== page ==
Well, words have meaning, and a society that replaces private property with collective ownership of the means of production meets the textbook definition of socialism. If that’s not socialism, then the word has no meaning. This remains true even if the colony as a whole sought to make a profit by trading with the rest of the world. The Pilgrims may have been capitalists when it came to exporting furs, but the essential fact is that production for domestic consumption was organized as socialism.

This second argument of the progressives also underscores the weakness of their first argument, that “common course” had not failed. Because we can be sure that if common course had been a ringing success, progressive journalists wouldn’t be working to disassociate it from socialism. They’d be hailing it as a triumph of socialism.

In summary, the story of the First Thanksgiving illuminates two crucial and eternal truths. First, collectivism always fails. Second, progressives, to defend their socialist beliefs, will deploy the most appalling sophistry, specious reasoning, and intellectual dishonesty.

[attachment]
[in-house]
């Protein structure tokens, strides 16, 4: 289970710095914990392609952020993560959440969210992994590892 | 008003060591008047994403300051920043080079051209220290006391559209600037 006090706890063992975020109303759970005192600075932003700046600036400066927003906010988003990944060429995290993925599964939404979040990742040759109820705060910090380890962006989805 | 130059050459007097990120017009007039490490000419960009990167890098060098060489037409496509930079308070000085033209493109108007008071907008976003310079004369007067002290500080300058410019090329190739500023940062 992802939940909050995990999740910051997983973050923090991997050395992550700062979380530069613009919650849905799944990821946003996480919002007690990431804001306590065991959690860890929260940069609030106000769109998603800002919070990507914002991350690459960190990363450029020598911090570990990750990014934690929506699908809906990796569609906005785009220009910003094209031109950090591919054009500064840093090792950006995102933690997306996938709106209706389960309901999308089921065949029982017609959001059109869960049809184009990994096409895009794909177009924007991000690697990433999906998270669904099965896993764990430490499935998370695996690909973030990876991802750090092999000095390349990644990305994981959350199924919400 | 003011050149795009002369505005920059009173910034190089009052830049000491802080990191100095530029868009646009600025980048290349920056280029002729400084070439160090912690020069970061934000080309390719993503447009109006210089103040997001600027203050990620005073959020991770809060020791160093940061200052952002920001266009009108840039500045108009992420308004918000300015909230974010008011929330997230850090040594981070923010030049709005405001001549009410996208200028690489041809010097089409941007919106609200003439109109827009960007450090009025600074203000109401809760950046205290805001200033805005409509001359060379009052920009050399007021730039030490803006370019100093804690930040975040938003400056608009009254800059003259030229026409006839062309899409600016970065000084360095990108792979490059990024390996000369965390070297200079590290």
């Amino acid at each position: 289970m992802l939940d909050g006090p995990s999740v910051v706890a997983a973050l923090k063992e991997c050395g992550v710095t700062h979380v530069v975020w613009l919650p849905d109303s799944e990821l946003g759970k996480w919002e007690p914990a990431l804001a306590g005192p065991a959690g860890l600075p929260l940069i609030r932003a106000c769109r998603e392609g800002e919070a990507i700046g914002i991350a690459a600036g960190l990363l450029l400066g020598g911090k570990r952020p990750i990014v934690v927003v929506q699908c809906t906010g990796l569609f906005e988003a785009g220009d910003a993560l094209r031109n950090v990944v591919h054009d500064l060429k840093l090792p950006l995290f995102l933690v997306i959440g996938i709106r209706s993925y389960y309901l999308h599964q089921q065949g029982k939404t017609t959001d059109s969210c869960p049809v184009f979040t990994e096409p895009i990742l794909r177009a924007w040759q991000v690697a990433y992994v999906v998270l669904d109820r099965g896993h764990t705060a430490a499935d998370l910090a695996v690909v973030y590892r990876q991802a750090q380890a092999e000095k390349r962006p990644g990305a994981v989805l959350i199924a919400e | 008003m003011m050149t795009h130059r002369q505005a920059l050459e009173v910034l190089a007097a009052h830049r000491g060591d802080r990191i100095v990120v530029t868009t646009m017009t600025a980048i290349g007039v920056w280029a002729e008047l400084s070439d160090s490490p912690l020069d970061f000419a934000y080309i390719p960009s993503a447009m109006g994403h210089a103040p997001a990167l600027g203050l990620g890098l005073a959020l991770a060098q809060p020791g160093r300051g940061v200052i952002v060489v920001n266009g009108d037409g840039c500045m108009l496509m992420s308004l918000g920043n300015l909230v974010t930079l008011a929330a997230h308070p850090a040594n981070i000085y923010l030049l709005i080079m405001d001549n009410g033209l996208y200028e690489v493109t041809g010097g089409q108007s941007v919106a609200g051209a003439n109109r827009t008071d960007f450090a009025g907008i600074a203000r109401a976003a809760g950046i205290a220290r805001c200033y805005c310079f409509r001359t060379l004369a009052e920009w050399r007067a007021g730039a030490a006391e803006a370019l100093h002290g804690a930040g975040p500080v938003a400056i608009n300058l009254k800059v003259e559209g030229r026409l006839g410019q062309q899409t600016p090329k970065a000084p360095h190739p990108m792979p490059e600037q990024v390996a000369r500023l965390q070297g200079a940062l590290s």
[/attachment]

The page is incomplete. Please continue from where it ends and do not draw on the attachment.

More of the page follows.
Happy Thanksgiving, everyone!

A Seat at the Table

A story about waste in higher ed. via the Daily Mail:

A taxpayer-funded university in New Jersey has spent $219,000 on a custom conference table that was built in China.

Now, state lawmakers are calling for a criminal investigation of Kean University and the no-bid contract that allowed administrators to pay so much for a table.

The president of Kean, which charges more than $44,000 for a four-year degree, has incredibly hit back at critics.

‘It is small-minded to focus on the university buying a $200,000 table,’ Dawood Farahi told the Bergen County Record.

‘Why not? Why not?’

Farahi earns nearly $300,000 a year as the head of Kean and took home a $200,000 bonus last year.